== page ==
This year’s profits represent a 41 percent increase from the 2001 total, when the University made $157,000 on trademarks and logos.
Princeton currently has 122 royalty-paying licenses, Cliatt said. These allow manufacturers to use University trademarks and logos — everything from the Princeton shield to the image of Nassau Hall — on anything from baseball caps to sweatshirts to key chains.
The Office of Communications works in conjunction with the University’s Trademark Licensing Program and other University offices to monitor the use of Princeton’s name. The University has a standard licensing agreement that it uses with companies wishing to use the Princeton logo on their products.
As the only Ivy League school named after its location, the University is also in a unique position in terms of copyright protection. “Princeton University” and “Princeton” have both been registered trademarks since 1991.
University policy requires manufacturers to submit depictions of all uses of the University trademark and samples of artwork and products for approval before going forth with public distribution. Prohibited items listed in the agreement include alcoholic beverages, food products, items of a political or religious nature and products in “bad taste.”
The University’s oversight of licensing is more about the goods that are produced than the income they generate, Cliatt said. “Princeton may differ from other institutions in that we see license granting as a quality assurance tool, and not specifically as a means for generating revenue,” she said.
But along with an annual administrative fee of $125, licensees pay a royalty of 8 percent of the net sales price of all licensed products sold.
Sticking with Russell
One of the largest manufacturers of University-licensed apparel is Russell Athletic, whose clothing products account for 50 to 60 percent of the U-Store’s apparel sales, store president Jim Sykes told The Daily Princetonian earlier this month.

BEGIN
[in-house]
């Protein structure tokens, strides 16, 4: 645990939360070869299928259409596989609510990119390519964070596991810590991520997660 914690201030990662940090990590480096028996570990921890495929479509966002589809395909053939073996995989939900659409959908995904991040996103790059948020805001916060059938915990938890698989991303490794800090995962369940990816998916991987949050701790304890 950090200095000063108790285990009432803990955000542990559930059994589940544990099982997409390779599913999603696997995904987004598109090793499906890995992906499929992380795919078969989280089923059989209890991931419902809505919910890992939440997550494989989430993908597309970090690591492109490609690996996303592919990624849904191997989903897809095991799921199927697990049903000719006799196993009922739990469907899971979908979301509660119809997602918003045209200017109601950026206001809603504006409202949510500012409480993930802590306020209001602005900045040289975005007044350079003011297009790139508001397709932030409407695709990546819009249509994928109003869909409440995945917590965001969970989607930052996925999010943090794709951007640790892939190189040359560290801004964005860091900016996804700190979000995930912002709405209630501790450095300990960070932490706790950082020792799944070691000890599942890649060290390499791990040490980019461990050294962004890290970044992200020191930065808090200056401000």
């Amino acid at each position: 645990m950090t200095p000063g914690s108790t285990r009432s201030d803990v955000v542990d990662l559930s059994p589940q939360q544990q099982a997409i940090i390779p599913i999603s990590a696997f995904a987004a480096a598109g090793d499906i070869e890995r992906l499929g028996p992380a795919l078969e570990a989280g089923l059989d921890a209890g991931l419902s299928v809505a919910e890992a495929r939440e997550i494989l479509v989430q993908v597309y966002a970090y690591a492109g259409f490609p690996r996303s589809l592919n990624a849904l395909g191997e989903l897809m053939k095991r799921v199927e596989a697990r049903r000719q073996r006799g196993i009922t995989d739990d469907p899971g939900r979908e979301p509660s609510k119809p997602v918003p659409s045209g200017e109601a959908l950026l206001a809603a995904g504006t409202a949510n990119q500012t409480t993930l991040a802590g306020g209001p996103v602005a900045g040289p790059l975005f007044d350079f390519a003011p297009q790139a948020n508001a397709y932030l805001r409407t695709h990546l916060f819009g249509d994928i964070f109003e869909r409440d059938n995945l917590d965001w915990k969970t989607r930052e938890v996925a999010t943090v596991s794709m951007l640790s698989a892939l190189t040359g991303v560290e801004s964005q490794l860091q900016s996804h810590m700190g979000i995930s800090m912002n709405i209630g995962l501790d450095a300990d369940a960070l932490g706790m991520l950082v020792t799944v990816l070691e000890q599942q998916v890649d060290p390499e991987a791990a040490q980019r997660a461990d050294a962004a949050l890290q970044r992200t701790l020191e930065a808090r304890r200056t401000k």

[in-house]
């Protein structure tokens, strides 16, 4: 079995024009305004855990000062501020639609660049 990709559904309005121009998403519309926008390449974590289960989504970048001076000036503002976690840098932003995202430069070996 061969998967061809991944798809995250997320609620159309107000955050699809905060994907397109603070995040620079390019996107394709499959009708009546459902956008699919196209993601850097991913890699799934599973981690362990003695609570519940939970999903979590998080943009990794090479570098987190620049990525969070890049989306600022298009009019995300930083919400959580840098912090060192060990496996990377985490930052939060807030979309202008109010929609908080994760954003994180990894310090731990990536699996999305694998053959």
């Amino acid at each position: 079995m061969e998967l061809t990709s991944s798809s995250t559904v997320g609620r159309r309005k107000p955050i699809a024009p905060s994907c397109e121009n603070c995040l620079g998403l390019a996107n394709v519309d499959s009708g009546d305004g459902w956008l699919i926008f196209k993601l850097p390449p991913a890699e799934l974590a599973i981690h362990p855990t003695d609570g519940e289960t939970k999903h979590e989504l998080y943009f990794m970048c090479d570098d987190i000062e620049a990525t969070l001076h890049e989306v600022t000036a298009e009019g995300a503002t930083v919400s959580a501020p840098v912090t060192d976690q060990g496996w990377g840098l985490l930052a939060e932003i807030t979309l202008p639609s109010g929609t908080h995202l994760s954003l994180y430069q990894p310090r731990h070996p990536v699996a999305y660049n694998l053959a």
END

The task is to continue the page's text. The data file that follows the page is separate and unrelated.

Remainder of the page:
Russell, one of a number of firms which the University has contracted to produce Princeton-branded merchandise, is facing criticism from workers’ rights organizations alleging that Russell’s decision to close one of its factories in Honduras was motivated by conflicts with the factory’s union. More than 10 universities — including Harvard and Cornell — have ended their relationships with the company in response to the decision.
But the University has decided not to sever ties with Russell, Vice President and Secretary Bob Durkee ’69 said in a March 4 interview.
The Alabama-based corporation maintained that the factory’s closure was not based on issues related to labor contract negotiations following the factory’s unionization in 2007.
Russell Athletic Executive Vice President Gary Barfield strongly denied the allegation in an interview with the ‘Prince,’ saying that the plant’s closure was one of a series of cutbacks the company has undertaken due to decreased demand for its products in the current economic recession.
Around the Ivies
Princeton is not the only Ivy League institution that takes licensing its identity seriously.
“Quality control is premium for us,” Rick Calixto, director of the Harvard Trademark Program, said. “We only license ‘traditional’ items, and protecting the trademark takes precedence over licensing.”
Since 1985, Harvard has used revenue from its licensing trademarks to fund undergraduate financial aid, Calixto said. Last year, the program raised $1.4 million, up from roughly $1 million in 2001.
Harvard regularly goes after infringements on the use of the school’s identity in educational facilities around the world, including unaffiliated Chinese and Japanese schools set up in its name, he added.
Cornell also keeps a close eye on local entities, monitoring hotels and housing services in the Ithaca, N.Y., area to avoid associating the school’s name with unaffiliated businesses, Associate University Counsel Patricia McClary said.
“We’re just concerned with the confusion,” she said. “People would think they were dealing with the university when they weren’t.”
At the University of Pennsylvania, the Center of Technology Transfer (CTT) and Business Services Division oversees trademark licensing internally, CTT administrator Jacqueline Miraglia said.
The revenue funds a variety of Penn’s priority programs.
“A portion goes to student financial service; a portion goes back to athletics. A portion goes to Wharton,” Miraglia explained.
Unlike at Princeton, Harvard and Penn, licensing of Cornell’s trademarks is handled externally. The university relies on the Collegiate Licensing Company, a trademark licensing and marketing company based in Atlanta, Cornell Director of Operations Mike Powers said.
Cornell also nullifies the royalty for selling products with its logos for businesses in the surrounding county, he added.
Though this policy significantly decreases the licensing revenue — the school makes roughly $75,000 from the operation — it’s a long-standing policy that helps foster community relations, Powers said.
Original URL: http://www.dailyprincetonian.com/2009/03/27/23172/